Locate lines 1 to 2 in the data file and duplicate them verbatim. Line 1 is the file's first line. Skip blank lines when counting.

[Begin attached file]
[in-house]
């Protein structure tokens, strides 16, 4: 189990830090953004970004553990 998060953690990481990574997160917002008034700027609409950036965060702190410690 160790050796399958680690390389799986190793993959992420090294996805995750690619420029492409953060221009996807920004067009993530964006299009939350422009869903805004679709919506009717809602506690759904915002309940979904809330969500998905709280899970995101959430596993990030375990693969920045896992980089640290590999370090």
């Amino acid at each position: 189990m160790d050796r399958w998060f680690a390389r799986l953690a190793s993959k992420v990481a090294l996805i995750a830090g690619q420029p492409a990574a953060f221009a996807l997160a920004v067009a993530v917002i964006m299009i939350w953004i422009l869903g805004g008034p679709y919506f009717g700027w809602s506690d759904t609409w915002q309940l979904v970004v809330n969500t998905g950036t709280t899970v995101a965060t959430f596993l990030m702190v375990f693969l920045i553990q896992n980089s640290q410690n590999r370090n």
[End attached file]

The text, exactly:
[in-house]
């Protein structure tokens, strides 16, 4: 189990830090953004970004553990 998060953690990481990574997160917002008034700027609409950036965060702190410690 160790050796399958680690390389799986190793993959992420090294996805995750690619420029492409953060221009996807920004067009993530964006299009939350422009869903805004679709919506009717809602506690759904915002309940979904809330969500998905709280899970995101959430596993990030375990693969920045896992980089640290590999370090």